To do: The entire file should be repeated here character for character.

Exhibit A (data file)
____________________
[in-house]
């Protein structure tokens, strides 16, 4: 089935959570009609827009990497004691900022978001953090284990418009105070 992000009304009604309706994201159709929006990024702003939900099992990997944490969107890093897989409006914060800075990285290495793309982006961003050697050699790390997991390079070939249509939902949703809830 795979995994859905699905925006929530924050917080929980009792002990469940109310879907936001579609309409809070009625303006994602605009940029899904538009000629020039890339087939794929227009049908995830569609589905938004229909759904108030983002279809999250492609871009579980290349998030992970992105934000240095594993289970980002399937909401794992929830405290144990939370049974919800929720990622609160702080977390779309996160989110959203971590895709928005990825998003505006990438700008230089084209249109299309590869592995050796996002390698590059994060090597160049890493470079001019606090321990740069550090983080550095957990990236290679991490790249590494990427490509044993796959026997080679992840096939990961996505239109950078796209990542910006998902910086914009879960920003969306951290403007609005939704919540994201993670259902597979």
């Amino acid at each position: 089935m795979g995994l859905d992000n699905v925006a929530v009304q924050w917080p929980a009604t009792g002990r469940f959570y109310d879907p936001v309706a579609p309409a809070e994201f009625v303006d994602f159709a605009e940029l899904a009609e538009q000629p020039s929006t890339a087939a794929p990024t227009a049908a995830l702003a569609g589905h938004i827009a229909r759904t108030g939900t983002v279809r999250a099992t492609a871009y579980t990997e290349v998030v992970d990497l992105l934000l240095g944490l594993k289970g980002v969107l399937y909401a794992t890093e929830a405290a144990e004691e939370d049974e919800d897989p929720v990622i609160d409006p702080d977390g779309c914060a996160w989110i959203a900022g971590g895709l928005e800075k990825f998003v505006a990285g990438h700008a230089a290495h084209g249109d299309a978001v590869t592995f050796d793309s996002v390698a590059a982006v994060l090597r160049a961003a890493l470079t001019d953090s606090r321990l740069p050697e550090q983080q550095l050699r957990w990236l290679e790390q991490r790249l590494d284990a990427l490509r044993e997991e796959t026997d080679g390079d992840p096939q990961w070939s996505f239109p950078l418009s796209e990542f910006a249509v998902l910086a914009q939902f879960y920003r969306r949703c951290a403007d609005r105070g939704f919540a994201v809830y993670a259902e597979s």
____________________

[in-house]
């Protein structure tokens, strides 16, 4: 089935959570009609827009990497004691900022978001953090284990418009105070 992000009304009604309706994201159709929006990024702003939900099992990997944490969107890093897989409006914060800075990285290495793309982006961003050697050699790390997991390079070939249509939902949703809830 795979995994859905699905925006929530924050917080929980009792002990469940109310879907936001579609309409809070009625303006994602605009940029899904538009000629020039890339087939794929227009049908995830569609589905938004229909759904108030983002279809999250492609871009579980290349998030992970992105934000240095594993289970980002399937909401794992929830405290144990939370049974919800929720990622609160702080977390779309996160989110959203971590895709928005990825998003505006990438700008230089084209249109299309590869592995050796996002390698590059994060090597160049890493470079001019606090321990740069550090983080550095957990990236290679991490790249590494990427490509044993796959026997080679992840096939990961996505239109950078796209990542910006998902910086914009879960920003969306951290403007609005939704919540994201993670259902597979």
């Amino acid at each position: 089935m795979g995994l859905d992000n699905v925006a929530v009304q924050w917080p929980a009604t009792g002990r469940f959570y109310d879907p936001v309706a579609p309409a809070e994201f009625v303006d994602f159709a605009e940029l899904a009609e538009q000629p020039s929006t890339a087939a794929p990024t227009a049908a995830l702003a569609g589905h938004i827009a229909r759904t108030g939900t983002v279809r999250a099992t492609a871009y579980t990997e290349v998030v992970d990497l992105l934000l240095g944490l594993k289970g980002v969107l399937y909401a794992t890093e929830a405290a144990e004691e939370d049974e919800d897989p929720v990622i609160d409006p702080d977390g779309c914060a996160w989110i959203a900022g971590g895709l928005e800075k990825f998003v505006a990285g990438h700008a230089a290495h084209g249109d299309a978001v590869t592995f050796d793309s996002v390698a590059a982006v994060l090597r160049a961003a890493l470079t001019d953090s606090r321990l740069p050697e550090q983080q550095l050699r957990w990236l290679e790390q991490r790249l590494d284990a990427l490509r044993e997991e796959t026997d080679g390079d992840p096939q990961w070939s996505f239109p950078l418009s796209e990542f910006a249509v998902l910086a914009q939902f879960y920003r969306r949703c951290a403007d609005r105070g939704f919540a994201v809830y993670a259902e597979s």